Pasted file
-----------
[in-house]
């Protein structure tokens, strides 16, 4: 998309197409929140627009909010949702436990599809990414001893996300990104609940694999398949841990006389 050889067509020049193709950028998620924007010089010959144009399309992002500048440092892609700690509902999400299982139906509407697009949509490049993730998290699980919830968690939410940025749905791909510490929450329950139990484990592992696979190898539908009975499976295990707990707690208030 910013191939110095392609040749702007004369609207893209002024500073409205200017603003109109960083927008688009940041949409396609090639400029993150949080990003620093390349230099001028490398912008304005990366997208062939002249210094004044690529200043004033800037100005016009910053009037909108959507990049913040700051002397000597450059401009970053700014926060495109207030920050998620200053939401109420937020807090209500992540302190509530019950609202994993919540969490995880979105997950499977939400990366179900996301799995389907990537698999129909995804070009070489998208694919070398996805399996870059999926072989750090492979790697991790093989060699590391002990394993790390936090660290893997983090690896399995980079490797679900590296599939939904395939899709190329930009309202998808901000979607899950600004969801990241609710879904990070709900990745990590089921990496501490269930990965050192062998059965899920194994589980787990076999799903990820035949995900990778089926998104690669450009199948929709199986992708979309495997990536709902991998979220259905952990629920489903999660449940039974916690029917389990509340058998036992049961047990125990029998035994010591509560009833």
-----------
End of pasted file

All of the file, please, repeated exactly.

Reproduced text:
[in-house]
């Protein structure tokens, strides 16, 4: 998309197409929140627009909010949702436990599809990414001893996300990104609940694999398949841990006389 050889067509020049193709950028998620924007010089010959144009399309992002500048440092892609700690509902999400299982139906509407697009949509490049993730998290699980919830968690939410940025749905791909510490929450329950139990484990592992696979190898539908009975499976295990707990707690208030 910013191939110095392609040749702007004369609207893209002024500073409205200017603003109109960083927008688009940041949409396609090639400029993150949080990003620093390349230099001028490398912008304005990366997208062939002249210094004044690529200043004033800037100005016009910053009037909108959507990049913040700051002397000597450059401009970053700014926060495109207030920050998620200053939401109420937020807090209500992540302190509530019950609202994993919540969490995880979105997950499977939400990366179900996301799995389907990537698999129909995804070009070489998208694919070398996805399996870059999926072989750090492979790697991790093989060699590391002990394993790390936090660290893997983090690896399995980079490797679900590296599939939904395939899709190329930009309202998808901000979607899950600004969801990241609710879904990070709900990745990590089921990496501490269930990965050192062998059965899920194994589980787990076999799903990820035949995900990778089926998104690669450009199948929709199986992708979309495997990536709902991998979220259905952990629920489903999660449940039974916690029917389990509340058998036992049961047990125990029998035994010591509560009833």